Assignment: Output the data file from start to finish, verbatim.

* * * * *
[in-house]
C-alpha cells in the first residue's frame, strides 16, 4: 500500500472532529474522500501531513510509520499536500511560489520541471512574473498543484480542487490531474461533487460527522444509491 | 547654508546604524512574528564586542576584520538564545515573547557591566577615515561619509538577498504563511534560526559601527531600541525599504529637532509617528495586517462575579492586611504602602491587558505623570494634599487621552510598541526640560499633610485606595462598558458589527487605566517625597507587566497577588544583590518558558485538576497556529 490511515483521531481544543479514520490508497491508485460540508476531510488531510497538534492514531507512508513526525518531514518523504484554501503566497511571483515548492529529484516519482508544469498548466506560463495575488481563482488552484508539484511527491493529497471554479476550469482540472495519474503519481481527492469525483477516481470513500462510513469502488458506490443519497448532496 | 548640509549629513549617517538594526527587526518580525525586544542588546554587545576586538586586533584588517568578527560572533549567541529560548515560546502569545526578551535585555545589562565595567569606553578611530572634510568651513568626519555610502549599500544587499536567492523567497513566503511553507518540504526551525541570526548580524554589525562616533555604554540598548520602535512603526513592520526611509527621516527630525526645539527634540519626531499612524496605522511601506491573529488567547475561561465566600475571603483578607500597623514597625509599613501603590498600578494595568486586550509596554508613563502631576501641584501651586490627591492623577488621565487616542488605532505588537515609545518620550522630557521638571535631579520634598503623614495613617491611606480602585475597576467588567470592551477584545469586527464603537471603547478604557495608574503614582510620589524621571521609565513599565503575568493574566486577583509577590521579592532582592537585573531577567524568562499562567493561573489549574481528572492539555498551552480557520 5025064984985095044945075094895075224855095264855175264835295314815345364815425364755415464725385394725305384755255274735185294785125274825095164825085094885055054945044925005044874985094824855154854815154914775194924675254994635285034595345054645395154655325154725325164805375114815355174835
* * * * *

[in-house]
C-alpha cells in the first residue's frame, strides 16, 4: 500500500472532529474522500501531513510509520499536500511560489520541471512574473498543484480542487490531474461533487460527522444509491 | 547654508546604524512574528564586542576584520538564545515573547557591566577615515561619509538577498504563511534560526559601527531600541525599504529637532509617528495586517462575579492586611504602602491587558505623570494634599487621552510598541526640560499633610485606595462598558458589527487605566517625597507587566497577588544583590518558558485538576497556529 490511515483521531481544543479514520490508497491508485460540508476531510488531510497538534492514531507512508513526525518531514518523504484554501503566497511571483515548492529529484516519482508544469498548466506560463495575488481563482488552484508539484511527491493529497471554479476550469482540472495519474503519481481527492469525483477516481470513500462510513469502488458506490443519497448532496 | 548640509549629513549617517538594526527587526518580525525586544542588546554587545576586538586586533584588517568578527560572533549567541529560548515560546502569545526578551535585555545589562565595567569606553578611530572634510568651513568626519555610502549599500544587499536567492523567497513566503511553507518540504526551525541570526548580524554589525562616533555604554540598548520602535512603526513592520526611509527621516527630525526645539527634540519626531499612524496605522511601506491573529488567547475561561465566600475571603483578607500597623514597625509599613501603590498600578494595568486586550509596554508613563502631576501641584501651586490627591492623577488621565487616542488605532505588537515609545518620550522630557521638571535631579520634598503623614495613617491611606480602585475597576467588567470592551477584545469586527464603537471603547478604557495608574503614582510620589524621571521609565513599565503575568493574566486577583509577590521579592532582592537585573531577567524568562499562567493561573489549574481528572492539555498551552480557520 5025064984985095044945075094895075224855095264855175264835295314815345364815425364755415464725385394725305384755255274735185294785125274825095164825085094885055054945044925005044874985094824855154854815154914775194924675254994635285034595345054645395154655325154725325164805375114815355174835